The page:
While it was clear that the formation of the Separatist Alliance was disastrous for the Galactic Republic, interestingly Britain’s exit from the EU could simultaneously strengthen and weaken the Union. While there will likely be call for referenda in other EU countries on their membership, some analysts say this could result in a stronger, more united EU with France and Germany at the center, with the UK, often a dissenting voice, out of the picture.
EU proponents in the UK lost the referendum because they had, in effect, lost touch with working class British voters who, without a full understanding of how the UK worked, who blamed the EU in part for their lack of economic opportunity. They wanted to take a jab at the political elites whom they deemed to be corrupt, selfish, and indifferent to their grievances. Likewise Count Dooku was able to rally star systems to join his cause by pointing to the deeply embedded corruption in the Senate that was unable to pass even the most basic laws. The EU and the Old Republic may be very different systems of governance, but both of these crises convey the great degree of economic and political fallout that can occur when multilateral systems of government break apart. Perhaps both needed to create more safeguards against this event, or do more to foster better understanding between rival political factions.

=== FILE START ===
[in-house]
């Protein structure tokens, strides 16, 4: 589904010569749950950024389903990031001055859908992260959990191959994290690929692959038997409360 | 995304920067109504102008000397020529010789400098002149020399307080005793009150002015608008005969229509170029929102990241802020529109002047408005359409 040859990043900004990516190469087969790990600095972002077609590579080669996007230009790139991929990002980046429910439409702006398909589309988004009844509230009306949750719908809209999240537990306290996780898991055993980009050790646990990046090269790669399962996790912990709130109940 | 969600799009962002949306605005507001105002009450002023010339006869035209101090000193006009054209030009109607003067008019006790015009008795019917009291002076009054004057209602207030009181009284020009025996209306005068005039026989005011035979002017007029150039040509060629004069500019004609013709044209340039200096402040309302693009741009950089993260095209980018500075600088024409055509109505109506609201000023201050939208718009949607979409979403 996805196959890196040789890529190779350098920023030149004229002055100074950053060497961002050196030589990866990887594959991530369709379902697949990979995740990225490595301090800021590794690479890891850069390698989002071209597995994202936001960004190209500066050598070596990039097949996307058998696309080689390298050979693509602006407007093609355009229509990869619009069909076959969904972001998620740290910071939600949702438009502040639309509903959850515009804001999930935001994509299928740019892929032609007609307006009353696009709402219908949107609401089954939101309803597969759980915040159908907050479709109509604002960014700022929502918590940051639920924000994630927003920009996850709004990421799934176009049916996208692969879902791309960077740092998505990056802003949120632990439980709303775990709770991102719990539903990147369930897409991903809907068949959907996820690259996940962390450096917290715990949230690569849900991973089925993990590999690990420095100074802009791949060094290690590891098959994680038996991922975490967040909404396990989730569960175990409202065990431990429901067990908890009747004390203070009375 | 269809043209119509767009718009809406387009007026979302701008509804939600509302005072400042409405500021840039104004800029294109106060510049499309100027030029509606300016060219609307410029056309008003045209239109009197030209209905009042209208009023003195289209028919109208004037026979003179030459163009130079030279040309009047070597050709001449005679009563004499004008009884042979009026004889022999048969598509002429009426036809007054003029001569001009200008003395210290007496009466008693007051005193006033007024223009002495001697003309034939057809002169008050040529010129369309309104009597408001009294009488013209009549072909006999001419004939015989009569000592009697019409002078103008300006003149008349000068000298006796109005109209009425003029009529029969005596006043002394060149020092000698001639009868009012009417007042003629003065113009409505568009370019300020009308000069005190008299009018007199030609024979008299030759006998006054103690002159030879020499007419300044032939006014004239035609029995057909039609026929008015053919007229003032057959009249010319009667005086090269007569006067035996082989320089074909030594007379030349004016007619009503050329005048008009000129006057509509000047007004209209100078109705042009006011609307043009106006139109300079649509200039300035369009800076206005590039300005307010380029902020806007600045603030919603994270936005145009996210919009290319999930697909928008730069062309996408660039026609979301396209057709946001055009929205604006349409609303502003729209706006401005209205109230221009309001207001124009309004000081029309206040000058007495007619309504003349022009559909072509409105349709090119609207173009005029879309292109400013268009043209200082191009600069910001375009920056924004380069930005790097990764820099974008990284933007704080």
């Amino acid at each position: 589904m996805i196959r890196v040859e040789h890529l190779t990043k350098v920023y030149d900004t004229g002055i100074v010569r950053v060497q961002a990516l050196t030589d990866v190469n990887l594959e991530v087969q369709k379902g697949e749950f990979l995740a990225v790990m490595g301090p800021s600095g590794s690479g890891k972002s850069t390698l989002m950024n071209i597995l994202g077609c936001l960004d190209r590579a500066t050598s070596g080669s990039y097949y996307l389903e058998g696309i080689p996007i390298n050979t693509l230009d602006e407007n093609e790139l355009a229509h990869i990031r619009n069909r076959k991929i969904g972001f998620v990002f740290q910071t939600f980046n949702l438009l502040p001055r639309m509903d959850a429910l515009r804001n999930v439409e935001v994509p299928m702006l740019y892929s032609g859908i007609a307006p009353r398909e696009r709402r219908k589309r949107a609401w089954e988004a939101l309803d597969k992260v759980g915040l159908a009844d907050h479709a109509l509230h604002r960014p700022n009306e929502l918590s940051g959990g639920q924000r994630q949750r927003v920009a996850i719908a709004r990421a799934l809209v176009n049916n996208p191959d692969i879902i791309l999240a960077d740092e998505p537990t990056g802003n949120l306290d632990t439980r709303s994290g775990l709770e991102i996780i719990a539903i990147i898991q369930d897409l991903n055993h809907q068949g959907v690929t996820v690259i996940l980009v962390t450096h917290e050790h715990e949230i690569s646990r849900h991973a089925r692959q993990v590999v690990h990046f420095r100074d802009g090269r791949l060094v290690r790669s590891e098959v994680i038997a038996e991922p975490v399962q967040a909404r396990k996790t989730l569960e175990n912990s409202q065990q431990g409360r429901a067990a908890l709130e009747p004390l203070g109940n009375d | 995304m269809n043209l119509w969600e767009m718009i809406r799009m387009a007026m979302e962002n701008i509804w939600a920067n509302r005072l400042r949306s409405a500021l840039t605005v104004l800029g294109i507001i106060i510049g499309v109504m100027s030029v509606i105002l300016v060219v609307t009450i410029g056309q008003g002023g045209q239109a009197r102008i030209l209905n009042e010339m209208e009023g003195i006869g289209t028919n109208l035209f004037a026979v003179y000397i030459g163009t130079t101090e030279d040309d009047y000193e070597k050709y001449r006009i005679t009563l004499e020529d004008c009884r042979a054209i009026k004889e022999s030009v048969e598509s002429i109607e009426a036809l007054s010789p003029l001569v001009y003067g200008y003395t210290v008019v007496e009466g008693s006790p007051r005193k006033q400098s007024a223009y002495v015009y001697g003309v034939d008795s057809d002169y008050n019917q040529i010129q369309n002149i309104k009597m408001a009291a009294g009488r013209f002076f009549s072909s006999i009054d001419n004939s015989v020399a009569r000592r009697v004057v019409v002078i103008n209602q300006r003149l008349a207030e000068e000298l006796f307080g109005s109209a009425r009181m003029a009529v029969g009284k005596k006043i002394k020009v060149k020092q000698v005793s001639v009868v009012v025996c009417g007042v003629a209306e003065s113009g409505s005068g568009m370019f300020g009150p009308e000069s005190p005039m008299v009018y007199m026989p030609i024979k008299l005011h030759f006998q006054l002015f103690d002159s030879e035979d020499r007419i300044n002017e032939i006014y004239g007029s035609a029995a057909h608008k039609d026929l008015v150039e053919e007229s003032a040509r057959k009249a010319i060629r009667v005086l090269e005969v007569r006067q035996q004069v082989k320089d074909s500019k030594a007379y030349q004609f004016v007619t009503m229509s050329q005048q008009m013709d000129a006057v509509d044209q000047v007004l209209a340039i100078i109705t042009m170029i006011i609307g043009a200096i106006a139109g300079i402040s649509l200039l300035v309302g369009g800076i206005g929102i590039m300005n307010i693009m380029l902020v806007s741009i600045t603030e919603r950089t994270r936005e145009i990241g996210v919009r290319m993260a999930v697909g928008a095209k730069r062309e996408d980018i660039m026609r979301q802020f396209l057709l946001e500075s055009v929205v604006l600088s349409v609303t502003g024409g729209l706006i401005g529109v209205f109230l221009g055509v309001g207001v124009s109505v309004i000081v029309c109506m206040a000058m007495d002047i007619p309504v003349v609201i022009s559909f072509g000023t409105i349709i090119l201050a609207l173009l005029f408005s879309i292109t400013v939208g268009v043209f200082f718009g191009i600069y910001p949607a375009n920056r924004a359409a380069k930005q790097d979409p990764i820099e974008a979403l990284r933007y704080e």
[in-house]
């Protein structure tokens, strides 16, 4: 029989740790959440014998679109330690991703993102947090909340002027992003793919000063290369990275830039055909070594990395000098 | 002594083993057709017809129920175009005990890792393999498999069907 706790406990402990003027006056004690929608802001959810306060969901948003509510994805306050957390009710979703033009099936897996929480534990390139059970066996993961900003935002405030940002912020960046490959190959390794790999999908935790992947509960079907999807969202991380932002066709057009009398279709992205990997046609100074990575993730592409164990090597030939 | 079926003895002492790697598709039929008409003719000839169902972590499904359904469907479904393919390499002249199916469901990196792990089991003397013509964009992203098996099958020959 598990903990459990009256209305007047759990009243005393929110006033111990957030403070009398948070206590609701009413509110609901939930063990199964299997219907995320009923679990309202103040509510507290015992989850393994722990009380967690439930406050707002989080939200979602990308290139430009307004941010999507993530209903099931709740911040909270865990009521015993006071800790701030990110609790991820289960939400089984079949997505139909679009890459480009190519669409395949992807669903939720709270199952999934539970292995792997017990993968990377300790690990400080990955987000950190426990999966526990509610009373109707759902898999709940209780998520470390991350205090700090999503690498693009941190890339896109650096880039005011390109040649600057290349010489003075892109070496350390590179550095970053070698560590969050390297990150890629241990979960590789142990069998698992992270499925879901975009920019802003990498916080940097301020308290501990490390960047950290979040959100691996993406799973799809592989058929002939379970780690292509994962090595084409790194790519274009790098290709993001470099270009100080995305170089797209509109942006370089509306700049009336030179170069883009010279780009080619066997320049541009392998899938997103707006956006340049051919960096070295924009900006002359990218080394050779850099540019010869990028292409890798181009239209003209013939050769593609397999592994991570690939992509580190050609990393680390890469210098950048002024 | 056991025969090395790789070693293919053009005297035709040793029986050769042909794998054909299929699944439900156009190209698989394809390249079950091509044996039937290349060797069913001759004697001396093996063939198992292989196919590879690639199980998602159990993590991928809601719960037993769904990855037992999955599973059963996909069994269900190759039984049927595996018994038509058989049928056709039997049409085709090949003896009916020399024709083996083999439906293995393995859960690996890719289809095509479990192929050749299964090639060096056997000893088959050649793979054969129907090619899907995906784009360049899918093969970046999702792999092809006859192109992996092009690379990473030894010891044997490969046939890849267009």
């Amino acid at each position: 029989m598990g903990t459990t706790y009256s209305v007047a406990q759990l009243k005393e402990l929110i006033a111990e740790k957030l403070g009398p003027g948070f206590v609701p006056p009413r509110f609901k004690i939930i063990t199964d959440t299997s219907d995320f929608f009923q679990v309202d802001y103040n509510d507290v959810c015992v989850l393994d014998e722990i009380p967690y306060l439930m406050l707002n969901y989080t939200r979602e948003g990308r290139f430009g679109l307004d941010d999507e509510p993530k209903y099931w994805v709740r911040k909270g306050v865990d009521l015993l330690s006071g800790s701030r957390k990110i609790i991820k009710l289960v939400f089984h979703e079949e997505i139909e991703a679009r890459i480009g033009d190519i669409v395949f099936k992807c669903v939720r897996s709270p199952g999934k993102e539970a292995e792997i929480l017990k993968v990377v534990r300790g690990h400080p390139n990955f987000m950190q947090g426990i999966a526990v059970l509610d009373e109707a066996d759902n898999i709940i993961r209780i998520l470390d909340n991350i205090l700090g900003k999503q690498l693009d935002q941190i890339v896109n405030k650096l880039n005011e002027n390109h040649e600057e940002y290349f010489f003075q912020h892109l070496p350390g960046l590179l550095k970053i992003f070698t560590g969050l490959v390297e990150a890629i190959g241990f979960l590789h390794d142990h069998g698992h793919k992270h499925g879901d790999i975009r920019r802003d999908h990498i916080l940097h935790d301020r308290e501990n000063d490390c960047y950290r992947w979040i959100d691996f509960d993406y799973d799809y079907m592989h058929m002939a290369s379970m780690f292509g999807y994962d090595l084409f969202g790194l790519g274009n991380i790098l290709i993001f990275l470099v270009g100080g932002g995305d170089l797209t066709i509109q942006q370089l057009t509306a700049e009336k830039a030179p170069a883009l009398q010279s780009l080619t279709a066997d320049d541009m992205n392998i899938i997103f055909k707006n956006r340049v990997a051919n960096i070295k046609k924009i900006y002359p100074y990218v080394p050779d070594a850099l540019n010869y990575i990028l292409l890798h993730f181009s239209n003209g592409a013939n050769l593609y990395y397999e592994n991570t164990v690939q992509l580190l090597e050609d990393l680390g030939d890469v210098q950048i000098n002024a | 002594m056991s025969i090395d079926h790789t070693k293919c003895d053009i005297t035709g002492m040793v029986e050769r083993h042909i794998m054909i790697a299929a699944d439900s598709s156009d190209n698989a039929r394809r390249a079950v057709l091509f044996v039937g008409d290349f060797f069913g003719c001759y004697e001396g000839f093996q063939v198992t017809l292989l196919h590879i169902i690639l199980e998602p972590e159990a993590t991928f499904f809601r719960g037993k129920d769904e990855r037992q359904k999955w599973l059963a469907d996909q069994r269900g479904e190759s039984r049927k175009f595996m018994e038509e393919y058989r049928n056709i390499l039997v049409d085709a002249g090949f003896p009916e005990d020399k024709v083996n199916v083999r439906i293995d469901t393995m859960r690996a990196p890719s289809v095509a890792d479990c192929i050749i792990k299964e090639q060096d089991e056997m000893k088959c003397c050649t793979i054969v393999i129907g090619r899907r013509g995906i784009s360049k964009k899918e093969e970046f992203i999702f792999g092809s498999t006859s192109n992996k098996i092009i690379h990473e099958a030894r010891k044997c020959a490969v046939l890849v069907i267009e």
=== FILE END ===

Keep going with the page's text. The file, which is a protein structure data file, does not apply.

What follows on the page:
This was written by Swara Salih!